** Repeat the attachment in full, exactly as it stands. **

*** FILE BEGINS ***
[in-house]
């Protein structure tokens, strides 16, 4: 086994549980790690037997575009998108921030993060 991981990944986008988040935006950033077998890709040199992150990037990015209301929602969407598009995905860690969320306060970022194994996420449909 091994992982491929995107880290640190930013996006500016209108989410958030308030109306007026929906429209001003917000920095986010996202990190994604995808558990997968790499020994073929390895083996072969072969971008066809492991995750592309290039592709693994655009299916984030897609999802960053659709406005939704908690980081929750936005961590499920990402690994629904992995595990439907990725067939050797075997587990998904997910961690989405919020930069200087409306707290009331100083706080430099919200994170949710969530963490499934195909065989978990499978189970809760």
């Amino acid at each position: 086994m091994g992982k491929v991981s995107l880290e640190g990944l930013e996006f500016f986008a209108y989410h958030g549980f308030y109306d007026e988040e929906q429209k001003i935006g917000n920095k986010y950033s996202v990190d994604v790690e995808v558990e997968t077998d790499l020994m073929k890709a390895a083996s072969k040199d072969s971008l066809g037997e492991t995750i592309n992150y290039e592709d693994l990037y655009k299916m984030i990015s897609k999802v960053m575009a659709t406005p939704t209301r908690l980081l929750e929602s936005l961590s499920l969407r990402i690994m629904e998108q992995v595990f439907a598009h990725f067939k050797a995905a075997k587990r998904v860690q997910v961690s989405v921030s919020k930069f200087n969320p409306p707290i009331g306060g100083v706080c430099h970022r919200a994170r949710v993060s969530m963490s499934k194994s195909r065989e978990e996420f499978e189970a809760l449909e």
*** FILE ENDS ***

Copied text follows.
[in-house]
């Protein structure tokens, strides 16, 4: 086994549980790690037997575009998108921030993060 991981990944986008988040935006950033077998890709040199992150990037990015209301929602969407598009995905860690969320306060970022194994996420449909 091994992982491929995107880290640190930013996006500016209108989410958030308030109306007026929906429209001003917000920095986010996202990190994604995808558990997968790499020994073929390895083996072969072969971008066809492991995750592309290039592709693994655009299916984030897609999802960053659709406005939704908690980081929750936005961590499920990402690994629904992995595990439907990725067939050797075997587990998904997910961690989405919020930069200087409306707290009331100083706080430099919200994170949710969530963490499934195909065989978990499978189970809760």
């Amino acid at each position: 086994m091994g992982k491929v991981s995107l880290e640190g990944l930013e996006f500016f986008a209108y989410h958030g549980f308030y109306d007026e988040e929906q429209k001003i935006g917000n920095k986010y950033s996202v990190d994604v790690e995808v558990e997968t077998d790499l020994m073929k890709a390895a083996s072969k040199d072969s971008l066809g037997e492991t995750i592309n992150y290039e592709d693994l990037y655009k299916m984030i990015s897609k999802v960053m575009a659709t406005p939704t209301r908690l980081l929750e929602s936005l961590s499920l969407r990402i690994m629904e998108q992995v595990f439907a598009h990725f067939k050797a995905a075997k587990r998904v860690q997910v961690s989405v921030s919020k930069f200087n969320p409306p707290i009331g306060g100083v706080c430099h970022r919200a994170r949710v993060s969530m963490s499934k194994s195909r065989e978990e996420f499978e189970a809760l449909e």